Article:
They knew they could see Jesus again, in all his astounding glory and all his common humanity, in these places of need and longing, all the places of feeding and releasing and reconciling and welcoming. In these places he was alive and active and real-in-the-flesh, divinity let loose in the world.
They knew that these real-life meetings were more important than any doctrine, any claim to exclusivity. They did not define the Way of Jesus as a special set of beliefs or some sort of correct doctrine. The Way was about recognizing need, and doing something about it, in the name of love. The Way of Jesus was about love incarnate, love in-the-flesh.
Our day is different than that of the early disciples, but we still sometimes want the same assurance that Thomas wanted; we want the path of light through the darkness, even as we see more than one path. We want the same assurance, but we are gunshy: we have seen too many centuries of slaughter in the name of religion, we have seen the cruelty of exclusivity, we reject the limits of literalism, and we know we cannot be satisfied by relativism. But we still want the assurance of some place, that dwelling place named in these mystical parting words. We want to know, if not THE way to God, SOME way to God, even as we believe that there are many ways to know God in our world today. We want, with Philip, to see God.
So what might we, along with Philip, hear in these words of the Fourth Gospel?
"Look," Jesus says, "when others see us, they don't see the texts we read, the creeds we recite, the words we use in our worship; they see how we live. God shows up in our lives, Philip. We are signs of God made real-in-the-flesh. Like it or not, we are known by how we live, by how we live together, by how we treat one another, by how we spend our time, our money, our selves."
We know this, don't we? We are known as a church-as Christians-by whom we welcome and by whom we turn away, whom we heal and whom we hurt, what we nurture and what we ignore. We are known as Christians, as a sign of Jesus here in our day, by our love for each other, for the stranger, for our fragile warming planet. We are the ones, now, who show the Way, we are the ones who become for the world around us the Truth--or the lie. We are the ones, the Life through which our Christian faith is perceived in our day.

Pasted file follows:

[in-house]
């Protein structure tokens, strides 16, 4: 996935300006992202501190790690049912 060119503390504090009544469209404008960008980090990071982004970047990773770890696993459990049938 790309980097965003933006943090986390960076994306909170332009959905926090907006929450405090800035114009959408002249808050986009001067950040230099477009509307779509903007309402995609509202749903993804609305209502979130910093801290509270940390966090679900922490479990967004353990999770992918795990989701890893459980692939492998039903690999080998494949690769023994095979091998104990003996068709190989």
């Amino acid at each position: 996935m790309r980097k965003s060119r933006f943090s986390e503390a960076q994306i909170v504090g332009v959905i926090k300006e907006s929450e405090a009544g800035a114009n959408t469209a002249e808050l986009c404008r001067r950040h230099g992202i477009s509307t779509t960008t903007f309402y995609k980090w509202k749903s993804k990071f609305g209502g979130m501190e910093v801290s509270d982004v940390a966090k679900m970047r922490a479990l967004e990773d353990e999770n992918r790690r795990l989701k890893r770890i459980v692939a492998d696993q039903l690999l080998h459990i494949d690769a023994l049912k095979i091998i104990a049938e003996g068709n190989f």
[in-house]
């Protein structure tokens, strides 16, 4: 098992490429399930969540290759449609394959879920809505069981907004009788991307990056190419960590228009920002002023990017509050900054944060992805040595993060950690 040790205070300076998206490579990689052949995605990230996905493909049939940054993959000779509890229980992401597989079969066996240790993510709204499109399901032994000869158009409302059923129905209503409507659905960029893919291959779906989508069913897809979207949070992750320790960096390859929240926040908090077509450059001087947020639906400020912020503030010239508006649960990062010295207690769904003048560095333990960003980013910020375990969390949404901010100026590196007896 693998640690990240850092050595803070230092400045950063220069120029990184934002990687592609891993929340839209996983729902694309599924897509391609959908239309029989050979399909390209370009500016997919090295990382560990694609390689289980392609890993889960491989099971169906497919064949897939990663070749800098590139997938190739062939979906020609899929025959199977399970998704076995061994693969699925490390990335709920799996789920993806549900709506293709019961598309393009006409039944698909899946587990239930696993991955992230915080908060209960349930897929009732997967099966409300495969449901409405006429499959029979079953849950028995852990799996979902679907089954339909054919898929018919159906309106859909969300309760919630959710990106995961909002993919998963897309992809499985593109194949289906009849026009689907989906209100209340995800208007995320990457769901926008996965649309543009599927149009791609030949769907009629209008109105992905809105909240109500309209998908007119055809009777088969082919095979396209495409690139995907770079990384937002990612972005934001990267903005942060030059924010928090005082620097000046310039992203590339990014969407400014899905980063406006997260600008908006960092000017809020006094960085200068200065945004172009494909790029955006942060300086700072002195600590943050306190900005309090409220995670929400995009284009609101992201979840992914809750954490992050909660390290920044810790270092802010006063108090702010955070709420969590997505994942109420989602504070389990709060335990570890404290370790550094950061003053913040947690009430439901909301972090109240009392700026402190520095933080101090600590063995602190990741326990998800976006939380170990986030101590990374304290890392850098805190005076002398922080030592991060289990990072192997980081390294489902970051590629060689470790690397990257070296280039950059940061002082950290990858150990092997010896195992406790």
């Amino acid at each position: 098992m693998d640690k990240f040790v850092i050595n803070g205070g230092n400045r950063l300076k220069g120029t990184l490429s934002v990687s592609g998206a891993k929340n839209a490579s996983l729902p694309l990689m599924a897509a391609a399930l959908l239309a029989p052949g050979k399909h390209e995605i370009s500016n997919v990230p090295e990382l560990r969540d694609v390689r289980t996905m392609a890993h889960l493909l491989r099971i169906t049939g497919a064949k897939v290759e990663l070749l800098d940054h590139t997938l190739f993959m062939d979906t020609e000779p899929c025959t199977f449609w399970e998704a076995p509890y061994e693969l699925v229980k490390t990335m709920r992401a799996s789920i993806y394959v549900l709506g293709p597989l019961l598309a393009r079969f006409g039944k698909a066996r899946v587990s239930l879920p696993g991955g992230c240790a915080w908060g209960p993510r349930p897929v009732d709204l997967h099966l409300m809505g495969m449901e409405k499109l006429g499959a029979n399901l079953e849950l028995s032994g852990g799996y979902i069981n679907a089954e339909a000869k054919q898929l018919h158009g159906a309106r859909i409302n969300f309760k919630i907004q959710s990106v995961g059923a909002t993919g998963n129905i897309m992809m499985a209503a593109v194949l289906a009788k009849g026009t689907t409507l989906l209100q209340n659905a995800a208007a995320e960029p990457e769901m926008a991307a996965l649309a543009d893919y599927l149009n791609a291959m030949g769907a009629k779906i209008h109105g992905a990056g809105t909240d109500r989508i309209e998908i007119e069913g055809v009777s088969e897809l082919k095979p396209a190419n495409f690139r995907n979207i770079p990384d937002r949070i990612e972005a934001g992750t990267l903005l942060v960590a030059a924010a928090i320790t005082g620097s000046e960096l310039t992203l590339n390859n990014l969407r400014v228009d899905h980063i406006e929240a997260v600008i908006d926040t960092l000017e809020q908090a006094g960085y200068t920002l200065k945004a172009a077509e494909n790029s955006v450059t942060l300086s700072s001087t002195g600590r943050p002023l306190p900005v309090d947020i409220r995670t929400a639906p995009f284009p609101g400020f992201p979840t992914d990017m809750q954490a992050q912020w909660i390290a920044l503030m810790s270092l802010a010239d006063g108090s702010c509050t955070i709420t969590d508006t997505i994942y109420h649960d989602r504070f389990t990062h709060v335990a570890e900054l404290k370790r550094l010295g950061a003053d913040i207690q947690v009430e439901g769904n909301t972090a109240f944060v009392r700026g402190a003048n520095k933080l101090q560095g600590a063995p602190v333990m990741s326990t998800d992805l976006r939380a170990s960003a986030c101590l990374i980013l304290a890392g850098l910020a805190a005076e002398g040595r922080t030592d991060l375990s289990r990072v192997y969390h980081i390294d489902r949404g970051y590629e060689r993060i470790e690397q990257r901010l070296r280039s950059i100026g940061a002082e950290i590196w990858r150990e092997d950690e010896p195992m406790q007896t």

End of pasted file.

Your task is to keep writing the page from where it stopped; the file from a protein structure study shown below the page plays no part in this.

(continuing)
We are the ones who can choose to reflect Jesus to the world around us-or not. We are the ones who can show the world a Christianity that is rock solid compassion at its core and porous at its edges-or we can show the world a Christianity that is all about hard-edged exclusion, encrusted in ancient creeds. We are the ones who can choose. Our text this week gives us that opportunity.
Echoes from the Edge
By Anthony Sandusky, Beatitudes Fellow - May 13th, 2014
The Underground at Concord is moving! We are gathering to experience Real Talk, Real Community, and Real Soul Music in Central Brooklyn. In large and small group settings, we have engaged in dialogue around themes of love, forgiveness, and redemption . Discussions have taken place during the groundbreaking, a portion of the Underground service featuring a short sermonic message. We have also drawn on the soulful sounds of Stevie Wonder, Prince, and Bob Marley to aid in our discussions together.
So far our gatherings have been fraught with much excitement and ambiguity. As we continue putting the word out about what we are doing in the community, it is impossible to imagine what or who to expect. Lessons from the parable of the sower have inspired me through this process. I remain encouraged to continue planting seeds, not knowing the harvest the seeds will produce.
As we move forward with the Underground my desire is to be intentional about planting seeds that nurture relationships within our neighborhood. There are many pertinent realities that call us to relationship building: gun violence in our community, the lack of affordable housing, the lack of employment, and a failing education system. As we continue in the work of gathering and going out, we desire to build relational power that will enable us to engage some of these issues in our community. We are beginning to organize youth and young adults in the community to provide space for addressing some of these issues over the summer.
A few weeks after our remembrance and celebration of Christ crucifixion and resurrection, I am reminded of the significance of Jesus relational power with his disciples. That power was so great that it continues to inspire our ministry and witness today. It is the reality of that courageous power that gives encouragement for us today. Death will not hold us down. We will continue to seek life for our community as we build relational power together.
Anthony Sandusky is the Pastor-in-Residence at the Concord Baptist Church in Brooklyn, NY, where he leads The Underground, a new multicultural Church movement.
Finally, the Poet
By Mary Oliver - May 13th, 2014
There is the heaven we enter
through institutional grace
and there are the yellow finches bathing and singing
in the lowly puddle.